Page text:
sallly’s post reminded me of one of my first experiences with the idiot doctors
After my side hurting for about 10 days (this was March of 2004) I decided to get it checked out, but I worked downtown so I could only go to the walk-in clinic back at home. I waited for well over an hour and then saw a doctor and explained what was wrong.
“Could you be pregnant?”
“Are you sure?”
“Ya, I’m pretty sure that’s not a possibility at the moment”
He poked my side a bit, decided that it must be a cyst on the ovary and said in a “okay little girl, I guess I’ll try to pretend to pay attention to you” tone that he would send me for an ultrasound.
So I go 3 days later for an ultrasound — it’s supposed to just be one of the general area on the surface of my abdomin. After assuring them that I was not pregant, they let me check in. After drinking 8 glasses of water, they are running late.
I have to pee.
And I’m sitting in a row of chairs that are all connected and there happens to be someone signing to someone else at the end of the row. Now, I never thought about it before, but sign language really does involve a lot of movement and the row of chairs kept bouncing up and down and I really had to pee.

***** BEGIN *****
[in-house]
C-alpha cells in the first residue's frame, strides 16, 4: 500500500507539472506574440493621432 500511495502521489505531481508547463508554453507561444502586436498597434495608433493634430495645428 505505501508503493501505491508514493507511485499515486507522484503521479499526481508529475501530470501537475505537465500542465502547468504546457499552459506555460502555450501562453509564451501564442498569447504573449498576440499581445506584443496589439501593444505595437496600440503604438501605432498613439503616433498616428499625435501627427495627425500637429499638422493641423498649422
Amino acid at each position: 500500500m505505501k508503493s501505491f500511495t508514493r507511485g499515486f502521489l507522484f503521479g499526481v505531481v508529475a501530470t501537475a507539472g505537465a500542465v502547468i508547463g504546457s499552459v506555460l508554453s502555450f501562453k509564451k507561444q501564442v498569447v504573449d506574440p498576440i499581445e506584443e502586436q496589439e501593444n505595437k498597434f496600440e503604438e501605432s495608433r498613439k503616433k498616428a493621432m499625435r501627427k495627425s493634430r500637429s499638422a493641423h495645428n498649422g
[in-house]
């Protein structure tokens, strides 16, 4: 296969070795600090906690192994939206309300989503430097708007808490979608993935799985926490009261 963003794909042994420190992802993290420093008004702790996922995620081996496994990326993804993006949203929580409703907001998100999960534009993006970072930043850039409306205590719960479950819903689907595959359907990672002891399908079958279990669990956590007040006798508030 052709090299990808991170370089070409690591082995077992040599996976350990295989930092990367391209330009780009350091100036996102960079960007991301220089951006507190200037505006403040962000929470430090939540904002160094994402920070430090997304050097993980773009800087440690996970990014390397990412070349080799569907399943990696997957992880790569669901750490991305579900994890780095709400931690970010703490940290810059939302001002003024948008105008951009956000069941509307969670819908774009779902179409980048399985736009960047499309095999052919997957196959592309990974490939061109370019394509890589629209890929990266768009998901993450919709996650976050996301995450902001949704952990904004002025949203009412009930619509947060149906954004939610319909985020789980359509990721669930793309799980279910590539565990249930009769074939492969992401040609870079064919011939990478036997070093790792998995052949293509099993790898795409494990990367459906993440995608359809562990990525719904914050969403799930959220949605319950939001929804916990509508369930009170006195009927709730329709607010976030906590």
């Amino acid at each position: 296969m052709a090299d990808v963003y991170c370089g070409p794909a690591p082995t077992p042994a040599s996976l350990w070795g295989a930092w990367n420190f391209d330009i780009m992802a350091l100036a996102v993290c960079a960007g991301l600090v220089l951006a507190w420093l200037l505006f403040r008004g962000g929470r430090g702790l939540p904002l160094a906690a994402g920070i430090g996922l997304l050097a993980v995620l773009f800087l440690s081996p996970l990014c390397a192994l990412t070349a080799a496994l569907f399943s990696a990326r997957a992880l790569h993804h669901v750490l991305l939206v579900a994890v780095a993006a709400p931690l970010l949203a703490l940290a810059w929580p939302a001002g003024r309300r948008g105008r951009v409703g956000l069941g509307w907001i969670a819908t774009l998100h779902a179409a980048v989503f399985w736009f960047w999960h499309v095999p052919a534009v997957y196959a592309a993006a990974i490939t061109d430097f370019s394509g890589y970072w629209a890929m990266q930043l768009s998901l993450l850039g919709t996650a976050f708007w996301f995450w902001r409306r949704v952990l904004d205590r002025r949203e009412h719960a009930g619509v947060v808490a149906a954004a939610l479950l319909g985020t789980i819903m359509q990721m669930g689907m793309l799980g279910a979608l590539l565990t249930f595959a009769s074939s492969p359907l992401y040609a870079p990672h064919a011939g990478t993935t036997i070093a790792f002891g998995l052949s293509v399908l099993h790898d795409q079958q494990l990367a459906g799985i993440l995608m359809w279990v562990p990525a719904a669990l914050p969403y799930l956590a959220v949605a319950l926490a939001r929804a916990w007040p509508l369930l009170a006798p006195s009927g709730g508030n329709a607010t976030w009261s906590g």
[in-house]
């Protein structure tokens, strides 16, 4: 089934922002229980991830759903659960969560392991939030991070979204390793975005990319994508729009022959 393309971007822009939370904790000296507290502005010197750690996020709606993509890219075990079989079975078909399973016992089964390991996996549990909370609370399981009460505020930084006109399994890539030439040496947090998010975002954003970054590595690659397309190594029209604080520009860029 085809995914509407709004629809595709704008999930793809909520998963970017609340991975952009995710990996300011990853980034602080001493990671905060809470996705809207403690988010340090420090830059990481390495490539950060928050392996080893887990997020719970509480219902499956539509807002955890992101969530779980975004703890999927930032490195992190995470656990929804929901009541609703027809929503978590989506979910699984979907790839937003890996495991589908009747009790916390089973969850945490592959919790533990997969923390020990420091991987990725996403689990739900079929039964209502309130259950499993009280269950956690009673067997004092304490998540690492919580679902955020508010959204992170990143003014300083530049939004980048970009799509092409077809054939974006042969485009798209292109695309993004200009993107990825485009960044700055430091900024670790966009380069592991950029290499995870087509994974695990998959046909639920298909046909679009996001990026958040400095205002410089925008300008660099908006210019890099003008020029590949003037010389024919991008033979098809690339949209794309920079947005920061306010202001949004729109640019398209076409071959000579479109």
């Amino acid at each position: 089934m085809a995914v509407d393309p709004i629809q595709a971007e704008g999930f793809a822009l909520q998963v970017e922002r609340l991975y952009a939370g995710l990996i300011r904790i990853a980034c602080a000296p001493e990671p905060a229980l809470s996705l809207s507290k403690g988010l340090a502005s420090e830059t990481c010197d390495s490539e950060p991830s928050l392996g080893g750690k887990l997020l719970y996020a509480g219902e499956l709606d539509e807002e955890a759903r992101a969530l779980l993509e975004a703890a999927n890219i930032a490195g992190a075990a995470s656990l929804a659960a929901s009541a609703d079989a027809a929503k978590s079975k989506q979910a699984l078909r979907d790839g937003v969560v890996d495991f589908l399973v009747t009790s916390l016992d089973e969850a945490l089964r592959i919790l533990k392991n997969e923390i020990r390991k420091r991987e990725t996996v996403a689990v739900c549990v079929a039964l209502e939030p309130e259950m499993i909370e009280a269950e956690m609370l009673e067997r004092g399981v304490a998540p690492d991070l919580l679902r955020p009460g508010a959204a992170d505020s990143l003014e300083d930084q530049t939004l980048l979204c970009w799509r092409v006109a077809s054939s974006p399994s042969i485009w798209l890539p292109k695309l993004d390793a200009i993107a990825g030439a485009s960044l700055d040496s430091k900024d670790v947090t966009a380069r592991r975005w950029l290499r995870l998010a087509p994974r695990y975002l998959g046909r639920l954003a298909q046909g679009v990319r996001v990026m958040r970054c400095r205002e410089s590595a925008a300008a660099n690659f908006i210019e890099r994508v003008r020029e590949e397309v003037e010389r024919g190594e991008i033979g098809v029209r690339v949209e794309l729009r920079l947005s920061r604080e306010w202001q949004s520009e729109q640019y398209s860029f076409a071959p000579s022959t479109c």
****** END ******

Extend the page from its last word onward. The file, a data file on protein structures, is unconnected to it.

So I ask the nurse at the desk how much longer they’ll be and she says I can let out half a cup of pee and gives me a cup. Right. Good luck with that. I declined.
The technician finally gets me and does the look for the cyst and finds nothing (of course), but she’s concerned so she does a full ultrasound and says: “oh, that’s it right there” and looks concerned as she peers into the screen. This also happens to coincide with the intense amount of pain that I feel when she hits whatever she sees on the screen.
She tells me to come back to the ER if it gets worse.
I come back the next night and wait for 3 hours.
“Are you pregnant?”
“Are you sure dear?”
“But are you absolutely sure?”
Okay — I understand that it’s their job to ask — but COME ON, I’m bloody well sure!
So I get to see a student doctor.
She asks the routine questions and pokes my side. I assure her that I’m not pregnant — and she goes to consult with another doctor.
He comes in and asks
“any possibility that you could be pregnant?”
They leave and I get blood taken.
What feels like years later they return and the first thing the doctor says is:
“Well, according to the blood tests, you’re not pregnant”
In my head I think “Really? Wow — I could have told you that. Oh wait! I did!”
He then tells me that I’m fine and to go home and take an asprin.
So begins the quest for the cure of the dyingness. More installments definitely to come.